'Natural' Approach to Fertility Helps Many Women Who Can't Get Pregnant, U Physician Says

'Natural' Approach to Fertility Helps Many Women Who Can't Get Pregnant, U Physician Says

Aug 11, 2004 6:00 PM

A non-invasive approach to fertility that restores the "natural reproductive function" helped half the women with fertility problems who tried it to have a baby, according to a University of Utah School of Medicine family practitioner.

NaPro (short for Natural Procreative Technology) doesn't involve medical procedures other than an initial physical examination of a couple and a monthly blood draw to check hormone levels, said Joseph B. Stanford, M.D., M.S.P.H., associate professor of family and preventive medicine. After an evaluation to rule out more serious problems, such as tubal blockage or very low sperm count, a couple then tracks the woman's fertility cycle to determine whether it's normal and their best days to try to conceive.

"This is really a patient-empowered approach," said Stanford, who recently contributed three chapters to a textbook on NaPro. "Their part is as important as the physician's."

As they record the woman's menstrual cycle, couples determine the pattern of vaginal bleeding and vaginal discharge of fluids from the cervix, along with other factors such as how many days the pre- and post-ovulation periods last. This identifies whether the woman's menstrual cycle is normal and the best time to try to get pregnant, according to Stanford.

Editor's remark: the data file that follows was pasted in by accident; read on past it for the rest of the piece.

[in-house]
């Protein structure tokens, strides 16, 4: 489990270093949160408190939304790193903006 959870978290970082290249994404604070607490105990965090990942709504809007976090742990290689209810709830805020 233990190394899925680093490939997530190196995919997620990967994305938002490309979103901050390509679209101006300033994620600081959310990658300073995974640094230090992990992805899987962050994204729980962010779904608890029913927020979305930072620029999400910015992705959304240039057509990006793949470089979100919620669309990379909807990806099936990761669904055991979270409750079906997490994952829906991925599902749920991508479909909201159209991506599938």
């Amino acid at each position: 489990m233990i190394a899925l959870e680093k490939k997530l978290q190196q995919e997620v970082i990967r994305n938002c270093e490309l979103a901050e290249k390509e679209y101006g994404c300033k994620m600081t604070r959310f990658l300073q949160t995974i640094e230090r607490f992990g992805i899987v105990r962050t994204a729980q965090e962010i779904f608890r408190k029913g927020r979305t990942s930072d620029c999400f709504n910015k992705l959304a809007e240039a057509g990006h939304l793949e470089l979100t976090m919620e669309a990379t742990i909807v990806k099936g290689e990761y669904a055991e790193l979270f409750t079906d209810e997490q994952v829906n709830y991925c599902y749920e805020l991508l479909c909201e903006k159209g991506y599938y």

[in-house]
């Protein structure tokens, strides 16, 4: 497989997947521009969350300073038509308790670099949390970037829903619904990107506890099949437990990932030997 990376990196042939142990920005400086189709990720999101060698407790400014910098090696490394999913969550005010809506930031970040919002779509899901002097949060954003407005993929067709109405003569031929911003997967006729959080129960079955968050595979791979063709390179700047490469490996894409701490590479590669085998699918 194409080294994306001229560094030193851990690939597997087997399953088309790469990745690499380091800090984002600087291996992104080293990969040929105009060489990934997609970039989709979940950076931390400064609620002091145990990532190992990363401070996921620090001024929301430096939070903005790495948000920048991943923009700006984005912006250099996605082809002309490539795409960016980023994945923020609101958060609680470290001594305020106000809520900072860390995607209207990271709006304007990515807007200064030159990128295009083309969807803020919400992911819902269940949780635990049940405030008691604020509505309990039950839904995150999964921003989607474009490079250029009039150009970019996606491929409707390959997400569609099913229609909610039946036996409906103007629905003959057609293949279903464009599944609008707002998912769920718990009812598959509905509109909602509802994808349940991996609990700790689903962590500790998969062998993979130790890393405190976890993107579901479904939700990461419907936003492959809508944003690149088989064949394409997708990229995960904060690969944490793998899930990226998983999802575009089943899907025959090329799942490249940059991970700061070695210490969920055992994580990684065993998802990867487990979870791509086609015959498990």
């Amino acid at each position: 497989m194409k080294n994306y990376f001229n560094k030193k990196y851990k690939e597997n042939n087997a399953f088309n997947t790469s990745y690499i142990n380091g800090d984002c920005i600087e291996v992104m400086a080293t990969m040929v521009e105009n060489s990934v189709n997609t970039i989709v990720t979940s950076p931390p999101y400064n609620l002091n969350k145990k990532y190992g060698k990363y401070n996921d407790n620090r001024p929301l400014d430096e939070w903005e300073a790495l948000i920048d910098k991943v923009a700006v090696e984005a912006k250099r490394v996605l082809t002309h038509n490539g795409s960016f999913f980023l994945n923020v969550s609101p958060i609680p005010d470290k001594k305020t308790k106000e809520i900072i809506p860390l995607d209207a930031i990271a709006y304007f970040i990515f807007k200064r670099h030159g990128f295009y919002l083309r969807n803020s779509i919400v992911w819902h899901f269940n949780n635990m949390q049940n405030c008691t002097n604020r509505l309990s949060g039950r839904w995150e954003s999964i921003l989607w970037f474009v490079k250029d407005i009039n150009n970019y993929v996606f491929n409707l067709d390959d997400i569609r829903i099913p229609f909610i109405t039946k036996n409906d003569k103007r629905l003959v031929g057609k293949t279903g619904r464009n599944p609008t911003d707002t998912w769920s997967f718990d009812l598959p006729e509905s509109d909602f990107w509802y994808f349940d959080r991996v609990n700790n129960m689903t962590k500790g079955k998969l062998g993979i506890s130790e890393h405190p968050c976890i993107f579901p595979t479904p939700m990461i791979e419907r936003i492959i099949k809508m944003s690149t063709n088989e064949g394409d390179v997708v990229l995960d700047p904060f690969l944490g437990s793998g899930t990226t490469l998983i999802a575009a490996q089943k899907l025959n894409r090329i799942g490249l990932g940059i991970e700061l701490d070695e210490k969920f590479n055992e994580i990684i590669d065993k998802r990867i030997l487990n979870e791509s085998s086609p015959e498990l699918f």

For example, as a response to estrogen, the vagina discharges mucus to transport and protect sperm. The best days to get pregnant occur during vaginal discharge, particularly the peak day of discharge, Stanford said. But two-thirds of women with fertility problems don't produce enough vaginal discharge. Couples have a better chance of getting pregnant if they know how long the woman produces vaginal discharge and the peak day of discharge.

Determining hormone levels, such as progesterone, also plays a key role.

Low progesterone can affect fertility. Progesterone typically is produced at its highest level seven days after ovulation. A monthly blood draw on that day (as determined by the woman's fertility chart) reveals whether a woman produces enough progesterone or may benefit from a supplement.

Men with low sperm count or hormone levels also can receive medication, according to Stanford.

Because NaPro requires few medical procedures, it is less expensive than other methods, such as in vitro fertilization, Stanford said.

That's one reason some couples choose NaPro. Others choose it when in vitro fertilization hasn't worked or because they want to try NaPro before in vitro fertilization. Some couples also prefer NaPro because it is more natural than in vitro fertilization, according to Stanford.

Stanford said that half the women in a yet-to-be-published study of NaPro became pregnant up to two years after starting the method. The average age of participants was 36 and they had tried to get pregnant for five years.

Most couples having trouble conceiving would be candidates for NaPro. But there are rare cases in which it won't work. When a man's sperm count is very low and can't be helped by medication, for example, or when a woman has tubal blockage or other physical problems preventing conception.

"But I've only seen a few cases where it's not worth a try," Stanford said.

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